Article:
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Greatest Road Sprinters – #10: Djamolidin Abdujaparov

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There are no more UCI WorldTour races until the end of February, but the sprinters are already sharpening their weapons for the season ahead. In the past week or so, there have been victories for André Greipel and Dan McLay in Mallorca, Caleb Ewen, Sam Bennett and Danny van Poppel in Australia, Fernando Gaviria and Tom Boonen in Argentina, Marcel Kittel in Dubai and Arnaud Démare in France.

John Wilcockson / Image: Yuzuru Sunada

Sprinting has become one of the most competitive elements of road racing in recent years, and the likes of Greipel and Kittel are candidates for the top sprinters of the modern era. Through the first part of the last century and into the 1960s and ’70s, riders such as André Darrigade, Rik Van Steenbergen, Rik Van Looy, Patrick Sercu and Freddy Maertens were the ones most likely to win grand tour bunch gallops and also be competitive in the classics and worlds. Even five-time Tour de France champions Eddy Merckx and Bernard Hinault were known to win field sprints.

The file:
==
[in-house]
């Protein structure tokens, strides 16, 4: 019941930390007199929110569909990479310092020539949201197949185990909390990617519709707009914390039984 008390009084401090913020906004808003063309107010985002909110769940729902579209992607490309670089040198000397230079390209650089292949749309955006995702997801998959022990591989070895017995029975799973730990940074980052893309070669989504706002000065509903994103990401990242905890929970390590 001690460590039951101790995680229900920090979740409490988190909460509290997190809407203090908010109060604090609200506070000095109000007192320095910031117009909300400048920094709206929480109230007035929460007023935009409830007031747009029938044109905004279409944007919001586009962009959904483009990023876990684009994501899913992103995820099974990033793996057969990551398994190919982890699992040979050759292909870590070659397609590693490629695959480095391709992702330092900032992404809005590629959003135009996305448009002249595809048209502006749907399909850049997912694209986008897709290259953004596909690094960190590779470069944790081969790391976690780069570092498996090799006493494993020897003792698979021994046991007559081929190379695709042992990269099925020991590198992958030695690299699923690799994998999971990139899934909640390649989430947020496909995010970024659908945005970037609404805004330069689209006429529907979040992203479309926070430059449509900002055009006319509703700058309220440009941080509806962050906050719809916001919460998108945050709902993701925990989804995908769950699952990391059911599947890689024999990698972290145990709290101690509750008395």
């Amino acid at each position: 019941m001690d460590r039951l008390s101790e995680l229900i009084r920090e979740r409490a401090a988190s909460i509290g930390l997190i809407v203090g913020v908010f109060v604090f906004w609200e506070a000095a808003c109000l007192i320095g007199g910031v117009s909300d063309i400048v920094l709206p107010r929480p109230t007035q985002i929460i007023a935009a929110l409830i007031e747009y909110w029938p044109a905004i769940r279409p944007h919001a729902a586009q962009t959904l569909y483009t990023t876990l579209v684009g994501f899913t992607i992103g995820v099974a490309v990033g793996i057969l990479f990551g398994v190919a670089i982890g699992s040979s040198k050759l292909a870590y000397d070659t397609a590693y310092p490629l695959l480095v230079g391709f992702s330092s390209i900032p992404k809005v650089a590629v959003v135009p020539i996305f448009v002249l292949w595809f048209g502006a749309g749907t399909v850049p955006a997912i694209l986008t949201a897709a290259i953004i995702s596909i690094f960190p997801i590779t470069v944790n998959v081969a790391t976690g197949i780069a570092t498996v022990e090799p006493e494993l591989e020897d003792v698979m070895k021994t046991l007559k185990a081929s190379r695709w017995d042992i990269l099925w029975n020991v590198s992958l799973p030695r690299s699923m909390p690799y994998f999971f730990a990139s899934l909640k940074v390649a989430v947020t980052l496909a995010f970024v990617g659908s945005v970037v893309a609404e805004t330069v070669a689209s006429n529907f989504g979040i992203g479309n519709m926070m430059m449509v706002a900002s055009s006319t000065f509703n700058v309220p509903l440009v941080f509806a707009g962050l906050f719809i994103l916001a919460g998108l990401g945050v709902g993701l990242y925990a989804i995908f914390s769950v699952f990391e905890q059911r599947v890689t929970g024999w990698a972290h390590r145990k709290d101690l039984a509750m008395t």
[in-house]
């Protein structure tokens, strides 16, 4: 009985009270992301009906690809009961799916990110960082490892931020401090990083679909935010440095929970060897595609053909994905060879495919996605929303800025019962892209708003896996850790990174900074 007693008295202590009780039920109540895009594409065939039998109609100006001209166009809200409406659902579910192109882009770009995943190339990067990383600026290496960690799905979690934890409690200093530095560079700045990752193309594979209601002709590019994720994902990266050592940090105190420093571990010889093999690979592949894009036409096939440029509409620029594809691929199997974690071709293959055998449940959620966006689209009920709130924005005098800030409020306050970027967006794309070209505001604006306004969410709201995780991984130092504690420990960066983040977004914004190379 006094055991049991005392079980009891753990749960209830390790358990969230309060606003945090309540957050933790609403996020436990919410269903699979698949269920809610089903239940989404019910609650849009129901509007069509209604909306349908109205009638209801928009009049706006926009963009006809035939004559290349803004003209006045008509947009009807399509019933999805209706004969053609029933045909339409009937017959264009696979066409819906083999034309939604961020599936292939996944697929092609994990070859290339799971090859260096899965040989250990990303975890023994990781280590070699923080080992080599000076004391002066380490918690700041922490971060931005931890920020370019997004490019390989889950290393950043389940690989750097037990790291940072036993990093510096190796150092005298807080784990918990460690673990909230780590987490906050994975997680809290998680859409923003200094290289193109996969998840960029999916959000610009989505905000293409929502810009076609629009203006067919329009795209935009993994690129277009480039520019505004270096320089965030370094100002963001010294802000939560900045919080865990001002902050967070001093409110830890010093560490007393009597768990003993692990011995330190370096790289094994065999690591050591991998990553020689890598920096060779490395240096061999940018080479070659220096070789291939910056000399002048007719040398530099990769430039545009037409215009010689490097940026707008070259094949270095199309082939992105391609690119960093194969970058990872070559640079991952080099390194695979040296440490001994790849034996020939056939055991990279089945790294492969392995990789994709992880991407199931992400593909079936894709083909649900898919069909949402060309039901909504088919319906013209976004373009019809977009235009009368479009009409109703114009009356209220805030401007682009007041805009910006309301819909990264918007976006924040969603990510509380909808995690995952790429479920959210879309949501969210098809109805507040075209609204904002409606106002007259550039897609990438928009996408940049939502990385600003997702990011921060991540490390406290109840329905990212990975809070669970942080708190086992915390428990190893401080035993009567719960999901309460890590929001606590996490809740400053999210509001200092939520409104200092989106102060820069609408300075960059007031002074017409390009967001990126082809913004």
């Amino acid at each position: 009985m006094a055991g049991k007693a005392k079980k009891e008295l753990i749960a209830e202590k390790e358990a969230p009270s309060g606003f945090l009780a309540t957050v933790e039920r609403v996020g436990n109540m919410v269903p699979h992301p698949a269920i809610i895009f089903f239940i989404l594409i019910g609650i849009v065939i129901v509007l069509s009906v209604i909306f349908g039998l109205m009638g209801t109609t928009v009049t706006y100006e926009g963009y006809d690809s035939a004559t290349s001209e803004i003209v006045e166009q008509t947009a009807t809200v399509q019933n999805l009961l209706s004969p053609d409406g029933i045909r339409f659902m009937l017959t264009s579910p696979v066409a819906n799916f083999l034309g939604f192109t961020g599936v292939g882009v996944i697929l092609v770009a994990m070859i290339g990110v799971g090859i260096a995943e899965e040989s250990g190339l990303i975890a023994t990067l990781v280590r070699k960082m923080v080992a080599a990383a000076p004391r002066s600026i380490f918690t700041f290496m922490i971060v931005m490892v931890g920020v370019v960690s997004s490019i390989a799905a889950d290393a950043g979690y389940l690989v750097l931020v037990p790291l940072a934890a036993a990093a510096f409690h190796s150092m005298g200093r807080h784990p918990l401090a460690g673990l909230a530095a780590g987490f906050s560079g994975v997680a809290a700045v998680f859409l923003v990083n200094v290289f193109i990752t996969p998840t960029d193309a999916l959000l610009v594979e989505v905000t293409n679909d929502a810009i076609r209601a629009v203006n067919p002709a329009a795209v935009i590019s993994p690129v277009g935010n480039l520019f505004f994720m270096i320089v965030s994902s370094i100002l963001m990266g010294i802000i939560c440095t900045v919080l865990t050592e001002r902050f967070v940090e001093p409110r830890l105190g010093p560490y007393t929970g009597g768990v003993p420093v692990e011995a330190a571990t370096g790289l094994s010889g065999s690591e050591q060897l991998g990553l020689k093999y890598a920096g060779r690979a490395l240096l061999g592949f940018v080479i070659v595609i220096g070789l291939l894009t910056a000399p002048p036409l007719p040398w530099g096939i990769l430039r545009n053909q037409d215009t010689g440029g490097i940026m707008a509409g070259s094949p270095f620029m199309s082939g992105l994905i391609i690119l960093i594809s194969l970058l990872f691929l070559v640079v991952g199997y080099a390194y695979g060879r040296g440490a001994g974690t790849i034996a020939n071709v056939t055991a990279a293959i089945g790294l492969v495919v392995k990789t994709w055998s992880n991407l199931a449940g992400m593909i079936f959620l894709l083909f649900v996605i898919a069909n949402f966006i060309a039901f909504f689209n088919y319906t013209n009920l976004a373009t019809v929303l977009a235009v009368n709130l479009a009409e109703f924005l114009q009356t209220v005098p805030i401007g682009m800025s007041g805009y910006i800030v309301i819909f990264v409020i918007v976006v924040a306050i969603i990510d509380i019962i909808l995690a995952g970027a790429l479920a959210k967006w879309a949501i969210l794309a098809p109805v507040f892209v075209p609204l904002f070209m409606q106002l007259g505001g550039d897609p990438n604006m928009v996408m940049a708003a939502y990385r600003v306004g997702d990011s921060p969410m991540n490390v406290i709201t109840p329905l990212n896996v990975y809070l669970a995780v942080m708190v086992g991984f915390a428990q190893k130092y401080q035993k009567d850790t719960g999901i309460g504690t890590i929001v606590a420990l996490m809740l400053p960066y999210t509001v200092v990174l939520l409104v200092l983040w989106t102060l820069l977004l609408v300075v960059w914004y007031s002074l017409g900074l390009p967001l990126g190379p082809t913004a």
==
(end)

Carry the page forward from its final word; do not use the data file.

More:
RELATED: Your Race Briefing for Wednesday, February 1st, 2017.

It wasn’t until the ’80s though that we began seeing more specialist road sprinters. So who were the best sprinters of the past four decades? Over the next week or so, we’ll look at those we believe make the top-10 list—starting with No. 10, Djamolidin Abdujaparov.

We called him Abdu or the Tashkent Terror, in deference to his Uzbekistan homeland and his sometimes terrifying tactics in the sprint. In a pro career that lasted only eight years, he won 17 stages in grand tours, along with a single spring classic, Ghent-Wevelgem.

Abdu wasn’t a sprinter who relied on a big lead-out train; he could make his own path through the peloton and seemingly come from nowhere to accelerate through to victory. This image is from the final stage of the 1995 Tour, with Abdu taking a decisive win on the Champs-Élysées ahead of the Italians Gianmatteo Fagnini and Giovanni Lombardi.

A personal memory comes from the Paris stage of the Tour in 1991. Abdu had already clinched the sprinters’ green jersey (the first of three) and was headed to another stage win in his debut Tour when he clipped the foot of a metal barrier and slammed into one of the giant-size, fiber-glass Coke cans lining the finish straight—I kept a splinter from that artificial can as a souvenir.